SublimationSubstances like ammonium chloride, naphthalene, camphor etc., change directly from solid to gaseous state on heating. For these substances sublimation technique is adopted. Sublimation is a process of conversion between the solid and the gaseous phases of matter.
Take a mixture of sand and iodine in a china dish. Cover the dish with an inverted funnel as shown in the below figure. Heat the mixture gently with a burner. Violet fumes of iodine vapour can be seen to rise through the funnel. The iodine vapour condenses to a solid on the cooler surface of the stem of the funnel. Stop the heating when no more vapour comes out of the mixture in the dish. The pure iodine crystals are scraped out. The non-sublimable sand remains in the dish.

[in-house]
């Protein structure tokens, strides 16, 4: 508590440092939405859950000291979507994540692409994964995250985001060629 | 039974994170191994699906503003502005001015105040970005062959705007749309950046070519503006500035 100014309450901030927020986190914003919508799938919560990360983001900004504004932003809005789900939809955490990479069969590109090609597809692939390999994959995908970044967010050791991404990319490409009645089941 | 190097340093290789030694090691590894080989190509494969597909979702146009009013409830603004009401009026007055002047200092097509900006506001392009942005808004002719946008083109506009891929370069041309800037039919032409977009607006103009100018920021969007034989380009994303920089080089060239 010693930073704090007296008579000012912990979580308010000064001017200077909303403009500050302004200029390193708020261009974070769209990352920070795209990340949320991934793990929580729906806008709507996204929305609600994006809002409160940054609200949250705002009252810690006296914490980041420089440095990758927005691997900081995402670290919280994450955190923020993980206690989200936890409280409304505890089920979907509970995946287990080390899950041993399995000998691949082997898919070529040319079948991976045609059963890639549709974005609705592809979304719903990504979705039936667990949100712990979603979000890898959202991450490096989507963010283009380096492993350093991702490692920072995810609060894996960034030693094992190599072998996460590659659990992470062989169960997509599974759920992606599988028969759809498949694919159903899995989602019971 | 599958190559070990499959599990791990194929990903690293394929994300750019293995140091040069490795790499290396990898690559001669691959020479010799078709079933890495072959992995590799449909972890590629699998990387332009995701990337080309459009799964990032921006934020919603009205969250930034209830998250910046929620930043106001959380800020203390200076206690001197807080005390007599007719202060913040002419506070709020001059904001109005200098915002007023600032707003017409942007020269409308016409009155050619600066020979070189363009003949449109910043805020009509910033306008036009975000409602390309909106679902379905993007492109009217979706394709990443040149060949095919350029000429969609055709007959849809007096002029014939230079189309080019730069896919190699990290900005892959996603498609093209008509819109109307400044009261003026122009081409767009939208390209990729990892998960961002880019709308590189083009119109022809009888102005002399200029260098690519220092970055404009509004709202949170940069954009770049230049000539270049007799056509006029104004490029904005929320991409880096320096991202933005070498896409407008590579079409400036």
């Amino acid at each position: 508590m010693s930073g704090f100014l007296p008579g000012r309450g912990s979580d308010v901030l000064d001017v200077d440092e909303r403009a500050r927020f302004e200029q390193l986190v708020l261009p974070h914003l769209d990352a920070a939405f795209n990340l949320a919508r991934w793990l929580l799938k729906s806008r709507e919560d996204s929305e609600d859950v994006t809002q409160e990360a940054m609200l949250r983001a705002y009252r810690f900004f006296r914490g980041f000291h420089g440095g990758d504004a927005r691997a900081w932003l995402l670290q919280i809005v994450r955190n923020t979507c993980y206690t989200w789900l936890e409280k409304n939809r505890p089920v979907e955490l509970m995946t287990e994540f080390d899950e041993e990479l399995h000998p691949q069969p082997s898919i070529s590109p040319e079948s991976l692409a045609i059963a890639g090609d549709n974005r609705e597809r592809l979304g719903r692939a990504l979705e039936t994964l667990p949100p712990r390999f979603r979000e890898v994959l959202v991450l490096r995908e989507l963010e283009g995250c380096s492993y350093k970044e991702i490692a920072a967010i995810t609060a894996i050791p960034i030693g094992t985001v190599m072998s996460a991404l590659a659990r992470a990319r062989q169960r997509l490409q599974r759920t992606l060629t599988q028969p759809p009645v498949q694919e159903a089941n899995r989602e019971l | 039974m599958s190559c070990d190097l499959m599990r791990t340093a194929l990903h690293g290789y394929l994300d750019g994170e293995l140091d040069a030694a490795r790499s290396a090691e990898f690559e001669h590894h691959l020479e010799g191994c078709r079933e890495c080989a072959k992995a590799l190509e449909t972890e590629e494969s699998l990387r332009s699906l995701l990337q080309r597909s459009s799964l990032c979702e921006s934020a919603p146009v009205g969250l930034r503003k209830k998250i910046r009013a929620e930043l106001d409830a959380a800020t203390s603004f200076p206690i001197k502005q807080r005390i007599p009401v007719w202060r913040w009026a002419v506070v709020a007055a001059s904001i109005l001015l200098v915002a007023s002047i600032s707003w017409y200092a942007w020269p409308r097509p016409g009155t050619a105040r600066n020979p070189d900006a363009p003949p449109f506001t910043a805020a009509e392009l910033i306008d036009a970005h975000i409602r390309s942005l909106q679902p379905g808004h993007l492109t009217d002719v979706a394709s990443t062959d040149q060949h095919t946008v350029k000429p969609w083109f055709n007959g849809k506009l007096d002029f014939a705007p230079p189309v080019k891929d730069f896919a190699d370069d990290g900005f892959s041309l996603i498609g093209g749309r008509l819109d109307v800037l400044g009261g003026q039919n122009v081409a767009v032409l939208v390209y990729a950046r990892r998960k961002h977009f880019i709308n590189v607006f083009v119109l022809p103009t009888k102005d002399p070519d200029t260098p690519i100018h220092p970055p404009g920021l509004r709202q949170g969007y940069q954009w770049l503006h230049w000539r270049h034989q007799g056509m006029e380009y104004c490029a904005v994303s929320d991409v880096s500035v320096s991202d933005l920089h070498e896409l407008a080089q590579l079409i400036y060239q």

Iodine is a common example of a substance that visibly sublimates at room temperature slowly. Carbon dioxide is another common example of a chemical compound that sublimates at atmospheric pressures - a block of solid CO2 (dry ice) set on a table will turn into gas without melting.